According to the invention, there is provided a drug delivery stent assembly including a wire stent made of a hollow tubular material which extends in a path defining a generally cylindrical envelope and which has side walls facing outwardly of the cylindrical envelope with holes therein for delivery of liquid to a site in a vessel where the stent is placed.
Further according to the invention, there is provided a method for delivering a liquid solution to the interior wall surface of a vessel using the stent described above and a balloon of a balloon on a wire guidewire or a balloon catheter, and includes the steps of: placing the stent on the balloon of a balloon on a wire guidewire or a balloon catheter; inserting the stent on the balloon assembly at a desired site in a vessel; causing the balloon to expand the stent to a larger cylindrical shape; supplying liquid with a liquid supply source to the stent prior to or after placement of the stent so that liquid can be delivered from the outer holes in the stent to the site of placement of the stent in a vessel; disengaging the liquid supply source from the stent prior to or after placement of the stent in a vessel; and, after the liquid solution has been allowed to leak from the stent through the outwardly facing holes in the stent, removing the stent from the vessel.
FIG. 1 is a longitudinal view, partially in section and partially broken away, of a distal portion of a sheath, stent, balloon and balloon catheter assembly constructed according to the teachings of the present invention.
FIG. 2 is an enlarged portion of a helically and undulating extending hollow tubular wire stent which extends in a cylindrical envelope around the balloon shown in FIG. 1 and shows holes in the outwardly facing portions of the tubular wire stent in accordance with the teachings of the present invention.
FIG. 3 is a longitudinal view, partially in section and with portions broken away, of a blood vessel within which the stent is implanted.
FIG. 4 is an enlarged view with portions broken away and partially in section of the connection of a proximal end of the tubular wire stent to the distal end of a liquid delivery tube and shows, in phantom, a hypodermic needle which can be inserted into a distal end portion of the liquid delivery tube for supplying liquid to the tubular wire stent.
FIG. 5 is a perspective view of another configuration for a hollow tubular wire stent which can be used in place of the undulating helically extending stent shown in FIGS. 1, 2 and 3.
FIG. 6 is a perspective view of another configuration for a hollow tubular wire stent, namely a coiled wire spring type configuration, which can be used in place of the stents shown in FIG'S. 1 and 5.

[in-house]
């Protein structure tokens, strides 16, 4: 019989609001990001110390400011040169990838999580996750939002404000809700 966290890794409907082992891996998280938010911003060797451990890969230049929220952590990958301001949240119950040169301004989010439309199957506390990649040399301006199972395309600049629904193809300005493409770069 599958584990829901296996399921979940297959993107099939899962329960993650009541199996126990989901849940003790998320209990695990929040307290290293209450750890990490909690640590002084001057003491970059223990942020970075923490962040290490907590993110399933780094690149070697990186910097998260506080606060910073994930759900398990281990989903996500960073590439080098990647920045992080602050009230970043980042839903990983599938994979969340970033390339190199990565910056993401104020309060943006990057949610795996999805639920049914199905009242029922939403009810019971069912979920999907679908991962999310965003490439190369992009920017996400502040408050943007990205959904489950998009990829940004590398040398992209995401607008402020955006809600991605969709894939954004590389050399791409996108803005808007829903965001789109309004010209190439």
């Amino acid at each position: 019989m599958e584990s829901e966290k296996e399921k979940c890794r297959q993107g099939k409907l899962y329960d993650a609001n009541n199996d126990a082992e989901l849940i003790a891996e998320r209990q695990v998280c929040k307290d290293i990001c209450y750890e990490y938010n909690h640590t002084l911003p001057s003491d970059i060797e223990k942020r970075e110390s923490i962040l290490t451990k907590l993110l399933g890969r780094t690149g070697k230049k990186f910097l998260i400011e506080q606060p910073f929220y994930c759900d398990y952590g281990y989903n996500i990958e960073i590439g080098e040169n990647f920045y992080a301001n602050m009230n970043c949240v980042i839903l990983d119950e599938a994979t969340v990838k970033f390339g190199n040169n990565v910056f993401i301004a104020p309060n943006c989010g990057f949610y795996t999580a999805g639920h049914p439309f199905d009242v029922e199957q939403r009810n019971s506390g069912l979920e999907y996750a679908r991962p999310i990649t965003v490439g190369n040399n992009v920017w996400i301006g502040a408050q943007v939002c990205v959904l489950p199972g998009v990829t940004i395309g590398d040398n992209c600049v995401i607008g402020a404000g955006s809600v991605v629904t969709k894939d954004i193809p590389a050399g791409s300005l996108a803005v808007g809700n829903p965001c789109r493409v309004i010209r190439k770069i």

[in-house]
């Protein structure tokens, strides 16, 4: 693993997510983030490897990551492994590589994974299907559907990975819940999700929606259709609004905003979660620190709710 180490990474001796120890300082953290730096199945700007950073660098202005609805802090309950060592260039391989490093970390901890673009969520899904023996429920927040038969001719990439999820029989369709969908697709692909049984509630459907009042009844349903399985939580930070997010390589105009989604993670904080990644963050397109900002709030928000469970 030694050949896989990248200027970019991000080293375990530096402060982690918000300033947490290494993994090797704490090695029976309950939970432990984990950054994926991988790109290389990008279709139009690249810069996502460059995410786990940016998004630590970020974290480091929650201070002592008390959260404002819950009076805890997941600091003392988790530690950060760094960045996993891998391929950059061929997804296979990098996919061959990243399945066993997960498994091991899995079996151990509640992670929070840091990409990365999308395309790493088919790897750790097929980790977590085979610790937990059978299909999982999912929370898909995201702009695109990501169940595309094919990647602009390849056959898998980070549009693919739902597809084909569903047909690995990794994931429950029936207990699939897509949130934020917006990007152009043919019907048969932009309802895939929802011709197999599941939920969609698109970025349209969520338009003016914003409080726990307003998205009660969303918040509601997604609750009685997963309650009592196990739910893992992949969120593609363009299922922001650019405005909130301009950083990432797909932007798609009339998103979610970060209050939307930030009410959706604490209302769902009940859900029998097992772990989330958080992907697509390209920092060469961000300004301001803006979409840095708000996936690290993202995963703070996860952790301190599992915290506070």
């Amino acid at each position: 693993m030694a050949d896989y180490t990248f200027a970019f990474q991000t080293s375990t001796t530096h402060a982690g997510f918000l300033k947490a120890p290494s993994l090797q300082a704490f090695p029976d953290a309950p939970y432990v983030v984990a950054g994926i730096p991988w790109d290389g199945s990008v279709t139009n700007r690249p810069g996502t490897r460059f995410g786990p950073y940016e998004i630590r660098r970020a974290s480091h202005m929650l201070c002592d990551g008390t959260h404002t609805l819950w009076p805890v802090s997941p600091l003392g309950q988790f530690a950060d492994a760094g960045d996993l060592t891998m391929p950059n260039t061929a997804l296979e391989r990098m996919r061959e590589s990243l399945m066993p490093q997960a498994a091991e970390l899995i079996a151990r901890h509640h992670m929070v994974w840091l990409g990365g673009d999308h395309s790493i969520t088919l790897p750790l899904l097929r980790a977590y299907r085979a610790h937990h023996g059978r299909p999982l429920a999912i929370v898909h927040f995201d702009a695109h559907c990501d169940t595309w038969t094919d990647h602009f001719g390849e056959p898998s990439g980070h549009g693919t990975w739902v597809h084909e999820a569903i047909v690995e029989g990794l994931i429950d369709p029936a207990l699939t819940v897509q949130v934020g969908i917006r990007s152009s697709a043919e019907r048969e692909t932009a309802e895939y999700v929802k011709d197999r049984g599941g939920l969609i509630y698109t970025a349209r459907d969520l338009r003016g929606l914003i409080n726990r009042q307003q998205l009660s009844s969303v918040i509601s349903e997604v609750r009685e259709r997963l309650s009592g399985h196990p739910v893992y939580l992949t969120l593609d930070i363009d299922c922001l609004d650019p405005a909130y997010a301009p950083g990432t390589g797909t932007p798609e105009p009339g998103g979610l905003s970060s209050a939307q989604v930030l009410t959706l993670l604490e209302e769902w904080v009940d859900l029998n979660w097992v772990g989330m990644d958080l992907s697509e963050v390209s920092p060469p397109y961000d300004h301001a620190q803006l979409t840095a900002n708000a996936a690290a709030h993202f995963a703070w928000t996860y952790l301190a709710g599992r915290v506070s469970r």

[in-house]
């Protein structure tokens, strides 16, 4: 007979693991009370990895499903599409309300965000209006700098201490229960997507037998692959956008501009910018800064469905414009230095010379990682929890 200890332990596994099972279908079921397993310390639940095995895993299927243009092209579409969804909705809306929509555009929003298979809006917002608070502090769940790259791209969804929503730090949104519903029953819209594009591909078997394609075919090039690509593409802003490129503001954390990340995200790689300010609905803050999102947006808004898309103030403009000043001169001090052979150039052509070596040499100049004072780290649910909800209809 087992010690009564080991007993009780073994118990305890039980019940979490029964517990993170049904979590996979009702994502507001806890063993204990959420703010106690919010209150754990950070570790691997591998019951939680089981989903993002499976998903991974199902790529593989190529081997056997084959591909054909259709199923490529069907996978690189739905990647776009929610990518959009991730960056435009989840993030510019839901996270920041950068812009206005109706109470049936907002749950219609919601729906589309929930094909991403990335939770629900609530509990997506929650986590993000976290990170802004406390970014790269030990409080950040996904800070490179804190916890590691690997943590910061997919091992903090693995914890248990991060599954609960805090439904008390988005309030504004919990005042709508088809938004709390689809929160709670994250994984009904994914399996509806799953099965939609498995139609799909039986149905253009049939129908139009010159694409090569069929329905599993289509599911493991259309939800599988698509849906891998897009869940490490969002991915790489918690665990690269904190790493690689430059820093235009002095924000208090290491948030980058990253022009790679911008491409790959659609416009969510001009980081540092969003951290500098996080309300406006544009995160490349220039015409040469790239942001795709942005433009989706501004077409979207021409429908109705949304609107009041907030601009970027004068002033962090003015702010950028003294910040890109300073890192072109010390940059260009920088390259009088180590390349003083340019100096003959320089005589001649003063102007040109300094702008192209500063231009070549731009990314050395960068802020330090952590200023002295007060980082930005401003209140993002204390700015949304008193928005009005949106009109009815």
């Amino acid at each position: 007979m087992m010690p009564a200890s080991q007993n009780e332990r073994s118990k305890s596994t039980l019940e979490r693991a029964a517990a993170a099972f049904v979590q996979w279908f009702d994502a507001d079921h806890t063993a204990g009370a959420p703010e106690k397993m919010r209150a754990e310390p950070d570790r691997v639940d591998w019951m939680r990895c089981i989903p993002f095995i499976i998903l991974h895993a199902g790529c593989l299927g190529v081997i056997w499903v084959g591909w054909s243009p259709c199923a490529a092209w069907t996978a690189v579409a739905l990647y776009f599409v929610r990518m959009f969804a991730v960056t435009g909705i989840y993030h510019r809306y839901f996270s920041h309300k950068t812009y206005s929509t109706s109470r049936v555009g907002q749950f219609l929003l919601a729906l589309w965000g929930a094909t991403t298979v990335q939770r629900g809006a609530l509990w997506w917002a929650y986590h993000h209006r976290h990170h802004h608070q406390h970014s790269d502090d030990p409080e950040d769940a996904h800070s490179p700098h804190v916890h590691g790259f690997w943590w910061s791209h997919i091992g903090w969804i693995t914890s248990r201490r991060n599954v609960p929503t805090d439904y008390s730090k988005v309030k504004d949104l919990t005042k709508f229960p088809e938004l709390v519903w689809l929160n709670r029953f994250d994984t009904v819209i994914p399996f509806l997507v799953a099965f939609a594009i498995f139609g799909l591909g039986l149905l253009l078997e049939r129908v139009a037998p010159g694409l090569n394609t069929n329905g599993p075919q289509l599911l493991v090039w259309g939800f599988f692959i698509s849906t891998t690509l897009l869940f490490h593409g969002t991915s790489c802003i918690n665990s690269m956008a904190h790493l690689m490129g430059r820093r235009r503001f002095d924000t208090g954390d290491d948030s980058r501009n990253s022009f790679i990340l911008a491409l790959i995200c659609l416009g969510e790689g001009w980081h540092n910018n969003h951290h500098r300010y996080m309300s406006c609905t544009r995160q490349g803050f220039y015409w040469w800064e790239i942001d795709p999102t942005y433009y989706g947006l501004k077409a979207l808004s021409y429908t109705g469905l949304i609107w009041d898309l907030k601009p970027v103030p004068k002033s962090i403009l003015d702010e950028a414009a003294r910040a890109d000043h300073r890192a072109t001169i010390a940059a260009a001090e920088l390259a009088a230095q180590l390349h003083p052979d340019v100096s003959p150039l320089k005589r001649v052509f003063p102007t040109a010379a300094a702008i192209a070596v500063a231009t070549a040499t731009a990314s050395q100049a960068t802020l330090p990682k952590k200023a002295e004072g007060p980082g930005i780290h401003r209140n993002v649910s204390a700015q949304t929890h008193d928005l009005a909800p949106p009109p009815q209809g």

Referring now to the drawings in greater detail, there is illustrated in FIG. 1 a stent delivery system 10 constructed according to the teachings of the present invention and including a hollow metal tubular wire stent 12 which can made of stainless steel, tantalum or even from a formable material, such as a nickel titanium alloy sold under the trademark Nitinol and which extends in an undulating manner in a helical path around a balloon 14 of a balloon catheter 16 or a balloon on a wire (BOAW) guidewire 16. The BOAW guidewire 16 includes a catheter 18, the balloon 14 and, at its distal end, a highly flexible coiled spring wire tip 22. Proximal to the coiled spring wire tip 22 and mounted on the catheter 18 is the balloon 14. The remainder of the catheter 18 extends proximally to a steering mechanism and an infusion port (not shown) for steering the BOAW guidewire 16 to a site of a stenotic lesion and for enabling an inflating liquid to be supplied to the balloon 14.
According to the teachings of the present invention, mounted on the balloon 14 is the hollow metal tubular wire stent 12 which extends in an undulating manner in a helical path around the balloon 14 thereby defining a generally cylindrical envelope surrounding the balloon 14.
Also according to the teachings of the present invention, a liquid delivery tubing 24 has a distal end portion 25 fixed to a proximal end 26 of the hollow metal tubular wire stent 12. It will be understood that a distal end 27 of the stent 12 is closed. On the portions 28 of the hollow metal tubular stent 12 which are on the outside of the cylindrical envelope that the stent 12 defines, there are formed, such as with a laser beam, small ports or holes 29 in the tubular stent 12 whereby liquid can be dispensed from those holes 29 to the area of the stenotic lesion.